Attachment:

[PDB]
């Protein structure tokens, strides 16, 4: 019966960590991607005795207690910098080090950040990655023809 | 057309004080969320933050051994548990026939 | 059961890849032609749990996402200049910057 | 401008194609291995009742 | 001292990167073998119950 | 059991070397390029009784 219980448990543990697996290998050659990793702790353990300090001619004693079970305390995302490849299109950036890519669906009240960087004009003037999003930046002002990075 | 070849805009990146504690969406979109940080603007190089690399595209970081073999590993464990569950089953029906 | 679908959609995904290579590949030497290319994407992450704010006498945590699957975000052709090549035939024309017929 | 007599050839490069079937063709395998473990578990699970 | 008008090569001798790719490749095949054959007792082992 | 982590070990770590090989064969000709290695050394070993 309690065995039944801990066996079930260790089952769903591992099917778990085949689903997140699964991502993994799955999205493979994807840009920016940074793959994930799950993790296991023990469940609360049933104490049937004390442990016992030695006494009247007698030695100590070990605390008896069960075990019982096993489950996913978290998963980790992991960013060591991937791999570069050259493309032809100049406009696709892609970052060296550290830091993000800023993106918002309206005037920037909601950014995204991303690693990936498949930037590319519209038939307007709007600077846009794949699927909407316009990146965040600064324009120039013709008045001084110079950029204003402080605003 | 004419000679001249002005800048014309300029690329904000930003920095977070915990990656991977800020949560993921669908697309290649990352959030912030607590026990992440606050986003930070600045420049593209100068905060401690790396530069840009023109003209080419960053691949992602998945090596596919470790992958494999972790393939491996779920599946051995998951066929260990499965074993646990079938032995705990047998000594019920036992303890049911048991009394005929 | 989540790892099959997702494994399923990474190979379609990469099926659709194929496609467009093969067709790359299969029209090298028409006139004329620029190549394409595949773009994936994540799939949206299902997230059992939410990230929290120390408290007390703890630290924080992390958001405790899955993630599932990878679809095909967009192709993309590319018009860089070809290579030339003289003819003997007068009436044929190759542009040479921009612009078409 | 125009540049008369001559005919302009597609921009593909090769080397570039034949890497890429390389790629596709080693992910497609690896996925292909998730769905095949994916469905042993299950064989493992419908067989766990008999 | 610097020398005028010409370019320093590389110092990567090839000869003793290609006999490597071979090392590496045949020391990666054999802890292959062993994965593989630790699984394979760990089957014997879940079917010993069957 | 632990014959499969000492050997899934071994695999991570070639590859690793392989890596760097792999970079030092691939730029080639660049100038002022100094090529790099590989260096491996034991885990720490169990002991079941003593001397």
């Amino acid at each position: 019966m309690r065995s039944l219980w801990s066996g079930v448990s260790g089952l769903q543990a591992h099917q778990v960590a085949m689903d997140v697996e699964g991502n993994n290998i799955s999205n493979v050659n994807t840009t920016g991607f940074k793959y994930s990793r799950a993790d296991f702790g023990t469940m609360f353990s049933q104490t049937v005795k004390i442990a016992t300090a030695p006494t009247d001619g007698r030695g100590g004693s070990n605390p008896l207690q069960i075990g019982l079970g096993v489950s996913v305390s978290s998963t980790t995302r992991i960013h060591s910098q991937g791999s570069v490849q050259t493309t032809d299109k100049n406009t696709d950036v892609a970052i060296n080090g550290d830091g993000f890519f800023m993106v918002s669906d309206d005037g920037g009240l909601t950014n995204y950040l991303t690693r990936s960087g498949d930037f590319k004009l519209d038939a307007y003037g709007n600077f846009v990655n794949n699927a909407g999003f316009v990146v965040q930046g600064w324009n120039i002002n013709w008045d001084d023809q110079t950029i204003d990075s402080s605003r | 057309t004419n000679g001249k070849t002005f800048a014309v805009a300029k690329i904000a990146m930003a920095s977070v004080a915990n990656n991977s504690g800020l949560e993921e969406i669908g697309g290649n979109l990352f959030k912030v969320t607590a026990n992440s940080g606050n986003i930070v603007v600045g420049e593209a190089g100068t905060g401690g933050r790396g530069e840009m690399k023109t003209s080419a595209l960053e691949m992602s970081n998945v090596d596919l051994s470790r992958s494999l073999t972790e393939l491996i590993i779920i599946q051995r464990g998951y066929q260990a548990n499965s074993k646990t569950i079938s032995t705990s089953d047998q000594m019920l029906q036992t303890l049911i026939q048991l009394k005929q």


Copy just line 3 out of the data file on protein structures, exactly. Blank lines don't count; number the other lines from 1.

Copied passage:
């Amino acid at each position: 019966m309690r065995s039944l219980w801990s066996g079930v448990s260790g089952l769903q543990a591992h099917q778990v960590a085949m689903d997140v697996e699964g991502n993994n290998i799955s999205n493979v050659n994807t840009t920016g991607f940074k793959y994930s990793r799950a993790d296991f702790g023990t469940m609360f353990s049933q104490t049937v005795k004390i442990a016992t300090a030695p006494t009247d001619g007698r030695g100590g004693s070990n605390p008896l207690q069960i075990g019982l079970g096993v489950s996913v305390s978290s998963t980790t995302r992991i960013h060591s910098q991937g791999s570069v490849q050259t493309t032809d299109k100049n406009t696709d950036v892609a970052i060296n080090g550290d830091g993000f890519f800023m993106v918002s669906d309206d005037g920037g009240l909601t950014n995204y950040l991303t690693r990936s960087g498949d930037f590319k004009l519209d038939a307007y003037g709007n600077f846009v990655n794949n699927a909407g999003f316009v990146v965040q930046g600064w324009n120039i002002n013709w008045d001084d023809q110079t950029i204003d990075s402080s605003r | 057309t004419n000679g001249k070849t002005f800048a014309v805009a300029k690329i904000a990146m930003a920095s977070v004080a915990n990656n991977s504690g800020l949560e993921e969406i669908g697309g290649n979109l990352f959030k912030v969320t607590a026990n992440s940080g606050n986003i930070v603007v600045g420049e593209a190089g100068t905060g401690g933050r790396g530069e840009m690399k023109t003209s080419a595209l960053e691949m992602s970081n998945v090596d596919l051994s470790r992958s494999l073999t972790e393939l491996i590993i779920i599946q051995r464990g998951y066929q260990a548990n499965s074993k646990t569950i079938s032995t705990s089953d047998q000594m019920l029906q036992t303890l049911i026939q048991l009394k005929q």